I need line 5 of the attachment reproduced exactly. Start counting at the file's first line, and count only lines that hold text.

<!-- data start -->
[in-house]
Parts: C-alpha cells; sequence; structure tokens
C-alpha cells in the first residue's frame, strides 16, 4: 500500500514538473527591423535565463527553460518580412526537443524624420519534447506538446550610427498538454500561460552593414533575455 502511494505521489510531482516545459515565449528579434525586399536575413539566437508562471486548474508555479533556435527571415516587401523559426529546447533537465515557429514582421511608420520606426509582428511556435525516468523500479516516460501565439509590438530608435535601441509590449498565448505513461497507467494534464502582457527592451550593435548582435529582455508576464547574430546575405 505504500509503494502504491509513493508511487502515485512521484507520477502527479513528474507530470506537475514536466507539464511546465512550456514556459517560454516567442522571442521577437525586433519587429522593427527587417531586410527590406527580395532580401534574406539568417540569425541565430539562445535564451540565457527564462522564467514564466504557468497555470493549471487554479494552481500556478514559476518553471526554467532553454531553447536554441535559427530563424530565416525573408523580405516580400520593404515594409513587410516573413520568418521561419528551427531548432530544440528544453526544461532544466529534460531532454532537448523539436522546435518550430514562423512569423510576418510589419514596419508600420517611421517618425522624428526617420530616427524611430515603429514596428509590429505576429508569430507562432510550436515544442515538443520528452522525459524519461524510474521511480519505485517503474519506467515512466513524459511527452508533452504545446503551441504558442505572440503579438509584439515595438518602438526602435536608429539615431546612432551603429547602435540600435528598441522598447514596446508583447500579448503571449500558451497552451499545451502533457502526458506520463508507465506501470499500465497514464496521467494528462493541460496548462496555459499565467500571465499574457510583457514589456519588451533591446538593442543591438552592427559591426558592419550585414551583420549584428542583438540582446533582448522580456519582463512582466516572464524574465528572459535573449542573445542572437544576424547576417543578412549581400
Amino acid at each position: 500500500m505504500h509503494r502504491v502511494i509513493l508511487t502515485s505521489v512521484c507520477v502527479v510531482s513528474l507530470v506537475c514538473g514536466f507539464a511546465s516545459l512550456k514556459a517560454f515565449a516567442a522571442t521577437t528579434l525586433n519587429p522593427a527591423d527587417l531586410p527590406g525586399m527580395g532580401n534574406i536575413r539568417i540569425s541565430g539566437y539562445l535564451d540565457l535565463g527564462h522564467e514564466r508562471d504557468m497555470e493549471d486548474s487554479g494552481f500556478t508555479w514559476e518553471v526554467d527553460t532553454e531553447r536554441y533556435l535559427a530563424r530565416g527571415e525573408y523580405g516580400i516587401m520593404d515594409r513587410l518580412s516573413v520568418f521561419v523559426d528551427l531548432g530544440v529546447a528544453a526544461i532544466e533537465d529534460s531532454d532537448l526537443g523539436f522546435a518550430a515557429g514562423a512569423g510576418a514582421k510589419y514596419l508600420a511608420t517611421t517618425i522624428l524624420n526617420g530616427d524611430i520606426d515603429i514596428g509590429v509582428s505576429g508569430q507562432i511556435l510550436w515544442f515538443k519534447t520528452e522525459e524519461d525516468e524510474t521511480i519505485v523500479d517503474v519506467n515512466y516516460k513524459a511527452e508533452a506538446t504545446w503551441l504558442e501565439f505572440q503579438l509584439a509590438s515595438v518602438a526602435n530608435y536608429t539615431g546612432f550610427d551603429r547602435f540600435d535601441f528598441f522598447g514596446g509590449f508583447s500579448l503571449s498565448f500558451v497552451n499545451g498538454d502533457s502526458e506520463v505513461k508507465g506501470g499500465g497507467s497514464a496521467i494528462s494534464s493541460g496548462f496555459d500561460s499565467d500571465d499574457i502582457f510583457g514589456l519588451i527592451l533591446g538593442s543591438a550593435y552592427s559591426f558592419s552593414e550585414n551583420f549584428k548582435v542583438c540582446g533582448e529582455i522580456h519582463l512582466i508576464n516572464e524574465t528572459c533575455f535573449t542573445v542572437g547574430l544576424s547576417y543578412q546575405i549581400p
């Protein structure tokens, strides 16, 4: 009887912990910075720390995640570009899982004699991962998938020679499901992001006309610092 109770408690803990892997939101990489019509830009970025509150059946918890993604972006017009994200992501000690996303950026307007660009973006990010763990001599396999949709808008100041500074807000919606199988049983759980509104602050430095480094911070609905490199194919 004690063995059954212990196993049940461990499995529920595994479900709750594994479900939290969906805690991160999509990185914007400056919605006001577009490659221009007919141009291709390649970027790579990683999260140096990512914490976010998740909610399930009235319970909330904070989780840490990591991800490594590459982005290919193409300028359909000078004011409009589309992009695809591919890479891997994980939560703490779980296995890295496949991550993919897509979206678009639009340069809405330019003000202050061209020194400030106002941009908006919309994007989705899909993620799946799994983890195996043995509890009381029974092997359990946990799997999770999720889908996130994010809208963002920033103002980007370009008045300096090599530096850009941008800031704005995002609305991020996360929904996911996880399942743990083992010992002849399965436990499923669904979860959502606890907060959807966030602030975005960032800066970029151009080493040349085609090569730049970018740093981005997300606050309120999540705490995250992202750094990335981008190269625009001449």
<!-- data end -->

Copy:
């Protein structure tokens, strides 16, 4: 009887912990910075720390995640570009899982004699991962998938020679499901992001006309610092 109770408690803990892997939101990489019509830009970025509150059946918890993604972006017009994200992501000690996303950026307007660009973006990010763990001599396999949709808008100041500074807000919606199988049983759980509104602050430095480094911070609905490199194919 004690063995059954212990196993049940461990499995529920595994479900709750594994479900939290969906805690991160999509990185914007400056919605006001577009490659221009007919141009291709390649970027790579990683999260140096990512914490976010998740909610399930009235319970909330904070989780840490990591991800490594590459982005290919193409300028359909000078004011409009589309992009695809591919890479891997994980939560703490779980296995890295496949991550993919897509979206678009639009340069809405330019003000202050061209020194400030106002941009908006919309994007989705899909993620799946799994983890195996043995509890009381029974092997359990946990799997999770999720889908996130994010809208963002920033103002980007370009008045300096090599530096850009941008800031704005995002609305991020996360929904996911996880399942743990083992010992002849399965436990499923669904979860959502606890907060959807966030602030975005960032800066970029151009080493040349085609090569730049970018740093981005997300606050309120999540705490995250992202750094990335981008190269625009001449």